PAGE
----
Richard Strauss was born in Munich, Germany on June 11, 1864. He was born to Franz Joseph Strauss, who was regarded as one of the best French hornists of his time, and Josepha Pscorr. Strauss composed Don Quixote, technically known as “Fantastic Variations on a Theme of Knightly Character, in the year 1987 and it was first performed on March 8, 1898 in Colgne, Germany and was conducted by Franz Wüllner. It is based on the novel “El Ingenioso Hidalgo Don Quijote de la Moncha”, which was written by Michael Cervantes and published in two separate parts, the first in 1605 and the second in 1615. The genre for this piece is called Symphonic Poem, or Tone Poem.
A symphonic poem is a piece of orchestral music that is based on a non-musical
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Inspiration could also come from a city, like George Gershwin’s “American in Paris”. Gershwin had just been commissioned by the New York Philharmonic and he was determined to create a piece that didn’t center around the piano, much like his very famous earlier work “Rhapsody in Blue”. Paris’ streets were his inspiration for “American in Paris” and though the critics did not rave about it, this piece of music was incredibly successful with audiences and Hollywood.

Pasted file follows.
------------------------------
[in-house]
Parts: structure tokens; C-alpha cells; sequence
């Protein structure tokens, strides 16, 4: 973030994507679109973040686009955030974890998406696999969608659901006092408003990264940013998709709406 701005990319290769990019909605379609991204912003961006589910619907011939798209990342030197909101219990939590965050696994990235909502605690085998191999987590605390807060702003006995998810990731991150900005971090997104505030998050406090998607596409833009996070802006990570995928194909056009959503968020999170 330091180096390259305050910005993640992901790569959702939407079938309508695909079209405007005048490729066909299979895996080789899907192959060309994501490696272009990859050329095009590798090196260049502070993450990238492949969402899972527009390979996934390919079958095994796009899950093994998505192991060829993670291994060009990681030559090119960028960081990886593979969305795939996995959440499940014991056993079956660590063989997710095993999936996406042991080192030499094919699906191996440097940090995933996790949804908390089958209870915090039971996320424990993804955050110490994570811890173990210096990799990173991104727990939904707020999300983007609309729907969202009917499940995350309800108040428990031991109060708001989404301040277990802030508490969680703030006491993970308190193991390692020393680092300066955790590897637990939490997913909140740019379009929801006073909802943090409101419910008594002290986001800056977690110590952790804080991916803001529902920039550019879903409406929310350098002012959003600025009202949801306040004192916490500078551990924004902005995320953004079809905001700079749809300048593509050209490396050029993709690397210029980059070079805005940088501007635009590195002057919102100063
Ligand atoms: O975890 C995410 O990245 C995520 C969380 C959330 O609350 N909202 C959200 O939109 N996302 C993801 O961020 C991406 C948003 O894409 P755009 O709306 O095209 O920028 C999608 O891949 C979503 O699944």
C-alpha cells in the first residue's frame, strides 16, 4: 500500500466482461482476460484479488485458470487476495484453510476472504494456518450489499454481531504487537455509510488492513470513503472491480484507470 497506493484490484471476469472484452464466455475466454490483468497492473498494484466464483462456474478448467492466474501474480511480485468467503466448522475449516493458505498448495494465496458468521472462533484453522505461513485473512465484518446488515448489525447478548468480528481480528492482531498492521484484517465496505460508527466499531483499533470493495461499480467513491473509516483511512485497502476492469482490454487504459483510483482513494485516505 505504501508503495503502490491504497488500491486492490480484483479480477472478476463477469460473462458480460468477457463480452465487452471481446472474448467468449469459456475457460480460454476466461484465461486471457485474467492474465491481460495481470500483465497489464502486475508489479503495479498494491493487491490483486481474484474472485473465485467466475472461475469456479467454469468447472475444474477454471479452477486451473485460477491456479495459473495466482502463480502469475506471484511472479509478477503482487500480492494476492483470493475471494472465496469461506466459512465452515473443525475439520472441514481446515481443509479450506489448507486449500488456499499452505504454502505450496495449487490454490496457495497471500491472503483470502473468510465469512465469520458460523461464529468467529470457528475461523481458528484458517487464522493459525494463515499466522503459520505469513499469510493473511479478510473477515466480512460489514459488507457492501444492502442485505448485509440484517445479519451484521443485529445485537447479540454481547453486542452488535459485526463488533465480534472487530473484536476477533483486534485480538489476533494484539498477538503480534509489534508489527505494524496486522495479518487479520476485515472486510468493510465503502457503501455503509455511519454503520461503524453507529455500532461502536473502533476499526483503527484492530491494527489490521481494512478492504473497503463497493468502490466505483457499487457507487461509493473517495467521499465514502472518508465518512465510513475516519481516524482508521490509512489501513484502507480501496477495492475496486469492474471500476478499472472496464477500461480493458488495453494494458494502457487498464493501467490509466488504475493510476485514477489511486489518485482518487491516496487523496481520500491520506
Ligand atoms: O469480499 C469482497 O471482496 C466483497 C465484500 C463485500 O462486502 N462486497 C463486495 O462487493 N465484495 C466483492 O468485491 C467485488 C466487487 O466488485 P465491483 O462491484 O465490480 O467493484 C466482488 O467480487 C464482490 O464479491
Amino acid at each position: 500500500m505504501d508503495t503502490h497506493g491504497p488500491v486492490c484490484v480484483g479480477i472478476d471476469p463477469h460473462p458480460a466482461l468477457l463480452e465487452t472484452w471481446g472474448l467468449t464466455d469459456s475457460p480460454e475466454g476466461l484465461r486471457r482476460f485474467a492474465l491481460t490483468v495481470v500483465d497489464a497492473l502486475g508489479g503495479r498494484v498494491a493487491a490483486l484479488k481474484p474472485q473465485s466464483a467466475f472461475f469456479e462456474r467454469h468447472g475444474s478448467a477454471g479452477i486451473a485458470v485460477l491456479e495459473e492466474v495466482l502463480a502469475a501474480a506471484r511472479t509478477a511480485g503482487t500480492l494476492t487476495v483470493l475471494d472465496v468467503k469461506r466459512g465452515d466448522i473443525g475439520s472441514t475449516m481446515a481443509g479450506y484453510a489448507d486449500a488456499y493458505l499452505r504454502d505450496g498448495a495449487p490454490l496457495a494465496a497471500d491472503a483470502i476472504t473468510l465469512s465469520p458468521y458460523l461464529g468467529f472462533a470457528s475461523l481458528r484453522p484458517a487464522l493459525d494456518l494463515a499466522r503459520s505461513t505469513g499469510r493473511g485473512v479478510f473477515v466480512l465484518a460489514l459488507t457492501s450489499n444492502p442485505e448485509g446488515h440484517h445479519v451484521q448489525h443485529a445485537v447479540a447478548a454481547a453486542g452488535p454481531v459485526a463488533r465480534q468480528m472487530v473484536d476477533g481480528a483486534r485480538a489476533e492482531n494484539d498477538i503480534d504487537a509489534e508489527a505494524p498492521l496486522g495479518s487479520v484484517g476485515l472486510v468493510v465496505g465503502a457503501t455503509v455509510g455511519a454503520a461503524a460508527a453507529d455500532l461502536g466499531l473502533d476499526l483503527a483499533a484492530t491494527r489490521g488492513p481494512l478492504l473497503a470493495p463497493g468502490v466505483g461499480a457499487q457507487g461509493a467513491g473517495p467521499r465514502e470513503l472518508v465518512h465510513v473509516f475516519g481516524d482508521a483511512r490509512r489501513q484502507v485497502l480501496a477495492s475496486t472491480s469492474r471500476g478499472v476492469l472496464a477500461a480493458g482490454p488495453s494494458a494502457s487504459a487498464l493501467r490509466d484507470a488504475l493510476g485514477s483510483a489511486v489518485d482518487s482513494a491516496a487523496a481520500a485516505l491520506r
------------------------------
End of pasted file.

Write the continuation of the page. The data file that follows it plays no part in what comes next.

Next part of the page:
Richard Strauss did not start off doing symphonic poems. It was his mentor, Alexander Ritter, who exposed Strauss to Franz Liszt and his symphonic poems. When Liszt died, 1886, Strauss composed “Aus Italien” and is regarded as his first symphonic poem. Shortly before Strauss because his reign of operatic success, around 1903, Strauss had written eight tone poems. They included “Macbeth (1886) [which] is based on Shakespeare’s drama. Don Juan (1888) [which is based on a novel written] by Nikolaus Leanu, Tod und Verklärung (1889) based on his [Strauss] own programme sketch, Till Eulenspiegels lustige Streiche (1895), Also sprach Zarathustra (1896) based on Friedrich Nietzsche’s [Philosophy], Don Quixote (1897) adapted from Cervantes’ novel, Ein Heldenleben (1898) and Sinfonia domestica (1903), both with